What is 3D Printing?

3D Printing is a process for making a physical object from a three-dimensional digital model, typically by laying down many successive thin layers of a material. An easy way to visualise this would be to think of cutting multiple sheets of paper and laying them successively on top of one another to create a 3d part. The difference here would be that 3d printed parts are not made of paper but rather more durable material such as plastic or composite materials.

What are the advantages to 3D printing?

Custom designs- 3d printing enables mass customisation. Every 3d printed object can be customised to one's needs and requirements.

Prototyping- With the help of 3d printing, prototyping is much simpler, effective, and more affordable. Without 3d printing, each prototype of an object would be either made out of weak materials such as wood or have to be expensively moulded. If the prototype would break, then making a new prototype would not only be expensive but also be hard to recreate with the exact tolerances.

3D printing alleviates those concerns. 3d printing allows for cheap, quick and consistent prototyping. 3d printed parts are also a lot lighter while still maintaining their strength.

Sustainable and environment friendly- Since there is so little waste involved created in 3d printing, it results in much less raw materials being used. Additionally, the materials used in 3d printing such as PLA, the most common material used in 3d printing, is made from a bio composite of corn. Similarly PET-G is a bio-degradable plastic also used in 3d printing.

How can I experience 3D Printing?

There are 2 ways of experiencing 3d printing.

Using a 3D Printing service: you can use 3d printing services such as shapeways or 3D matters. This method allows you to experience 3d printing without investing much time or money into 3d printing. They can also ensure optimum quality of parts without the hassle of learning how to optimize parts for printing.

Buying your own 3D Printer: This option is recommended for those who know the basics of 3D Printing and who want to fabricate their parts themselves rather than to use the 3d printing services. This method is also cheaper in the long run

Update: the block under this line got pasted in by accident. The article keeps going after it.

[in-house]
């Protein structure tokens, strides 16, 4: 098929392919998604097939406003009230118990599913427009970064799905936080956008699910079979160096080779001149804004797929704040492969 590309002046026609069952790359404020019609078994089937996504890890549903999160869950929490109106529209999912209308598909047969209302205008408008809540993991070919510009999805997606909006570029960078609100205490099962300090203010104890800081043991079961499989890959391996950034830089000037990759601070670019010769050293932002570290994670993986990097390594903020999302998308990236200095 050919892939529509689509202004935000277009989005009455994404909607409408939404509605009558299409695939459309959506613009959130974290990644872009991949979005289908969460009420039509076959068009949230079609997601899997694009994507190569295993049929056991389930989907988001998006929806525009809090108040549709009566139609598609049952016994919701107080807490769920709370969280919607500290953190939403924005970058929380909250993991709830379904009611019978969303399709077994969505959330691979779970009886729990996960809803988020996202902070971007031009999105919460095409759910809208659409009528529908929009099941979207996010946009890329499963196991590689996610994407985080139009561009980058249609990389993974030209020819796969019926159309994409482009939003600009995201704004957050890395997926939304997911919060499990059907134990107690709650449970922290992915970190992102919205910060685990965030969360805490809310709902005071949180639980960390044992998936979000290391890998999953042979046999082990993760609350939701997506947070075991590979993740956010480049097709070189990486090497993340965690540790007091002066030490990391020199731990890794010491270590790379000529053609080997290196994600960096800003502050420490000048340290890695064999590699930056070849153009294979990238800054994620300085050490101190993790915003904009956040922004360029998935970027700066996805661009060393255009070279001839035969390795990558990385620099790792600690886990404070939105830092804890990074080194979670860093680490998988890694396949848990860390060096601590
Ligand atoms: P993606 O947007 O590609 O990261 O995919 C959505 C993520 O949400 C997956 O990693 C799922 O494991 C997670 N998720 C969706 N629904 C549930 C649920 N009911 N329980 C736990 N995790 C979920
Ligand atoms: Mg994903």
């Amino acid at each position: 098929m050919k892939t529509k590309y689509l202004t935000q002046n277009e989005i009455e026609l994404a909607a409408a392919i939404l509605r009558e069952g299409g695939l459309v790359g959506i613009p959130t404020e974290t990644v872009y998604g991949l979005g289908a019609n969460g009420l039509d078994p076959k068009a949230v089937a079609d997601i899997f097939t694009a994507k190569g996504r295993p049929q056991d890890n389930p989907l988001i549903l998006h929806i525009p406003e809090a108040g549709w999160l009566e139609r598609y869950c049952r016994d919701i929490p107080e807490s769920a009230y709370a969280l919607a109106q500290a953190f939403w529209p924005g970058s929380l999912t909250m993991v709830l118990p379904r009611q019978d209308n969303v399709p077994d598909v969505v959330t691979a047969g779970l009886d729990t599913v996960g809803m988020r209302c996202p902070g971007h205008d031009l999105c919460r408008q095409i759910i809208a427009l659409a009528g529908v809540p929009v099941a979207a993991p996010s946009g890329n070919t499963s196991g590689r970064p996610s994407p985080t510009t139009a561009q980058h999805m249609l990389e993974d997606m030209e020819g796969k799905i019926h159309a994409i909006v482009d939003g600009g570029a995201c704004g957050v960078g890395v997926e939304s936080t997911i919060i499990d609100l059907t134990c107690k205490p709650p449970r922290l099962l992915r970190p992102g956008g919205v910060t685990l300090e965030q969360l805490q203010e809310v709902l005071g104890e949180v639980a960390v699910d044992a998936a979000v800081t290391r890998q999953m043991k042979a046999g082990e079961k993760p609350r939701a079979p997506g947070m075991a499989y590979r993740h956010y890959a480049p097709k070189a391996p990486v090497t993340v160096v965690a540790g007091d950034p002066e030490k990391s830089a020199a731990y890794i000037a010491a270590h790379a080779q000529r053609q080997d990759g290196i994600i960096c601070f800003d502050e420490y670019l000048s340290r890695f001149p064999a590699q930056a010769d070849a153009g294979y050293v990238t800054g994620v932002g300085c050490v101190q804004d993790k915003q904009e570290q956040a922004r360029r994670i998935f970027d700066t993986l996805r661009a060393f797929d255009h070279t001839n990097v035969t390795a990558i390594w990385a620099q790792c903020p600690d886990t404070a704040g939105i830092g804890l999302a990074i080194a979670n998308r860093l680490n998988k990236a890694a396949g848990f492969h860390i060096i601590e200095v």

What type of 3D Printing technologies exist?

FFF (Fused Filament Fabrication): This is a process to melt plastic and lay them out one layer at a time, with this comes a bit of restrictions in design and printing, but it is cost efficient to do quick prototyping or low cost production runs.

SLA (Stereo-lithography): This is a less common form of printing than FFF. It involves selective exposure of a photo sensitive material, such as special resin, to UV light. This creates a fused layer, and then the rest is similar to FFF. These resin layers are stacked on top of one another to create a 3d object.

SLS (Selective laser sintering): This is a more industrial grade and less common technology. This works by using a laser to selectively melt the material, in the form of a powder, to form 2d layers. Multiple of these 2d layers form a 3d object.

Step 1: Materials

Types of materials

PLA (Polylactic Acid) is a staple and one of the most popular choices for 3D printing with good reason. Aside from the fact that is a biodegradable thermoplastic derived from renewable resources such as corn starch, PLA is a very rigid material is easy to use for 3D printing and is able to withstand a good amount of impact and weight. It also has a glossier finish than ABS and in most scenarios PLA is our recommendation for 3D printing large objects with. The one disadvantage of PLA is it's heat resistance, it should not be placed in environments that exceed 60 degree celsius.